So many of the movies shown in Zimbabwe theaters were from Hollywood that Price said he knew America well before he ever got here. Asked what he thought of “Out of Africa,” Price said: “It was very realistic, a very good film. It showed exactly the attitudes of the people at that time, how the British were toward the blacks and so forth.

“I don’t normally like to talk politics, but things always catch up to you, don’t they? Someone does something 70 years earlier and you get lumbered with the problem, whatever it is. And it always takes another 20 years to change it.”

Price, 29, is grateful for changes that have freed him to play pro golf. That, too, has been a struggle. “In other sports where you prove yourselves in college, a fellow comes by and says, ‘Here’s a contract.’ People say golfers win too much money, but they don’t realize the gamble you take. My first three years as a pro, I don’t think I made more than 15,000 pounds.”


Fame and money first came one weekend in 1982 when Price led the British Open at Royal Troon in Scotland by three strokes with six holes to play. Four bogeys let Tom Watson take the title.

“I honestly don’t feel like I choked,” Price said. “Every time the ball hit the club face, I felt it was going in the direction I wanted it to. The shots felt right. I was perplexed, dazed, stunned, you name it, when I walked off 18 and knew I’d lost it. These things happen, I suppose.”

So do 63s, but not often.

“I’ve shot 63s before, but never at the Masters,” said Bruce Lietzke, Price’s playing partner Saturday.


No one had. And if anyone was going to, it certainly did not figure to be Price, who had opened his 1986 American tour with an 83 at Pebble Beach and had carded only four rounds under 70 in the eight tournaments before this one. Even his opening round of the Masters had been a miserable 79.

The guy had to shoot a 69 the next day just to make the cut by a stroke. A couple of bad putts Friday would have put Price on a plane instead of in the history books.

It was goof-free golf. Lietzke shot a 68 but said: “I had to get an eagle just to get honors.” There were 10 birdies for Price in all, and there would have been 11 had his putt at the 18th not lipped out.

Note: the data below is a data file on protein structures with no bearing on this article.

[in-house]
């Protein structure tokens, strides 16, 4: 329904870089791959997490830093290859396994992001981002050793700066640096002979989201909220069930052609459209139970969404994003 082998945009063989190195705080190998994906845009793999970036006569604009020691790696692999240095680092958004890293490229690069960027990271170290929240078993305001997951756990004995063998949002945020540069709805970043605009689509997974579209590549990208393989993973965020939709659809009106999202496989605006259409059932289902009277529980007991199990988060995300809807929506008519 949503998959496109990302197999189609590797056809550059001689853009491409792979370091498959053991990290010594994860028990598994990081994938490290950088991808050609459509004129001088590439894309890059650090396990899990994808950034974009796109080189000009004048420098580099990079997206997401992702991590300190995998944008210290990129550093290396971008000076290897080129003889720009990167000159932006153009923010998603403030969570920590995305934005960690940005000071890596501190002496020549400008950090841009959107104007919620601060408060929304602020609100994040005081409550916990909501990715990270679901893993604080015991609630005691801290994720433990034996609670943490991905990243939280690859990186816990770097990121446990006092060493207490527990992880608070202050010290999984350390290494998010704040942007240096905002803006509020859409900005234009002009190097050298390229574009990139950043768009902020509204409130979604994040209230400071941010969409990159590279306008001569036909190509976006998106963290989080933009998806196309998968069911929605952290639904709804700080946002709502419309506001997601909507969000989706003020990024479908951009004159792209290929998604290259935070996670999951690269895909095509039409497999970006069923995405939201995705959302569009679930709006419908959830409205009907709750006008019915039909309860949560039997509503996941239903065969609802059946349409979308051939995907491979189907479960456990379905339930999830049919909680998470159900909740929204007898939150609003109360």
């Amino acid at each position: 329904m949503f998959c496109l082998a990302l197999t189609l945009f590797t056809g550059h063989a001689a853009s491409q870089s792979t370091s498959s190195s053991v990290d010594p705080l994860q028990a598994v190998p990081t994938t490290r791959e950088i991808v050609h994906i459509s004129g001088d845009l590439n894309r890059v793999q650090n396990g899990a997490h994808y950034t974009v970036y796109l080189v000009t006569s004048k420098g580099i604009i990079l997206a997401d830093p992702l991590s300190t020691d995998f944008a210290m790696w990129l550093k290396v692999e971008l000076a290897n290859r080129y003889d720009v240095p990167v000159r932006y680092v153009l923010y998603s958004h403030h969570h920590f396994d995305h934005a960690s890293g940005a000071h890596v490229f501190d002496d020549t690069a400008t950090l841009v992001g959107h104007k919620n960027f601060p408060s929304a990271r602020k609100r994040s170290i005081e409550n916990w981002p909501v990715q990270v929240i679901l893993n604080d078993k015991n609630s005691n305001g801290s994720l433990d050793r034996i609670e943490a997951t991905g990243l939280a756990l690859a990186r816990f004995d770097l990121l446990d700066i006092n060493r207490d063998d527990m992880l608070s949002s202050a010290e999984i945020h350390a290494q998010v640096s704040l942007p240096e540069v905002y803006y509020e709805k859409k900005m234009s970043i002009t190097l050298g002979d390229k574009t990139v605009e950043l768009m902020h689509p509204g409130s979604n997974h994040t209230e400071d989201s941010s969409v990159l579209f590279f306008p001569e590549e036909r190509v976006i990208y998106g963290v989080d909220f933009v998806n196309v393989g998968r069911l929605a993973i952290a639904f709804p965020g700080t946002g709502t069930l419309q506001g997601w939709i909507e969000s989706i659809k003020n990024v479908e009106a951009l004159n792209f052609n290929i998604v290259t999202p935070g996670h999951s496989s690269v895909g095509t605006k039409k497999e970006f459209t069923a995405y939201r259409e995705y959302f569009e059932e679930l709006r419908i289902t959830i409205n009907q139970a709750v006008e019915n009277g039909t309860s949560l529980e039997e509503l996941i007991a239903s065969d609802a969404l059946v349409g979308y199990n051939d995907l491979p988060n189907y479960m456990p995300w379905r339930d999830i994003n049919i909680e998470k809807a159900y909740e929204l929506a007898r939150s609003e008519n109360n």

On the other hand, that putt was too hard, probably, and could have gone several feet past the hole had the cup not slowed it. Lietzke, who had avoided the subject of the course record during the round, like a baseball pitcher’s teammate during a no-hitter, said of the putt: “I’d have lagged, but that’s how you get a nine-under-par--by being bold.”


The cup itself had been freshly painted for television, which has been a point of contention among players who claim the paint makes the fringe of the hole stiff and fast. “If you think the hole’s going to spit the ball back, what’s next?” argued Price, laughing off the complaint. “Even if they put concrete around the hole, a good putt should go in.”

At Warren Hills, the club in Zimbabwe where he learned how to play, and at other nearby courses, typically 7,000 yards long and 5,000 feet high, occasionally the greens felt as if they were paved with cement. But Price was a good enough golfer that he shot 63s twice in his homeland, once at the Vaal Reefs Open, once at a pro-am in South Africa.

But men played the Masters for 50 years without shooting a 63.

“I’m sure my record will be broken,” Price said. “I wish I could do it myself. Any fortune tellers around?”


No, but sometimes a new generation must come along before changes can be made.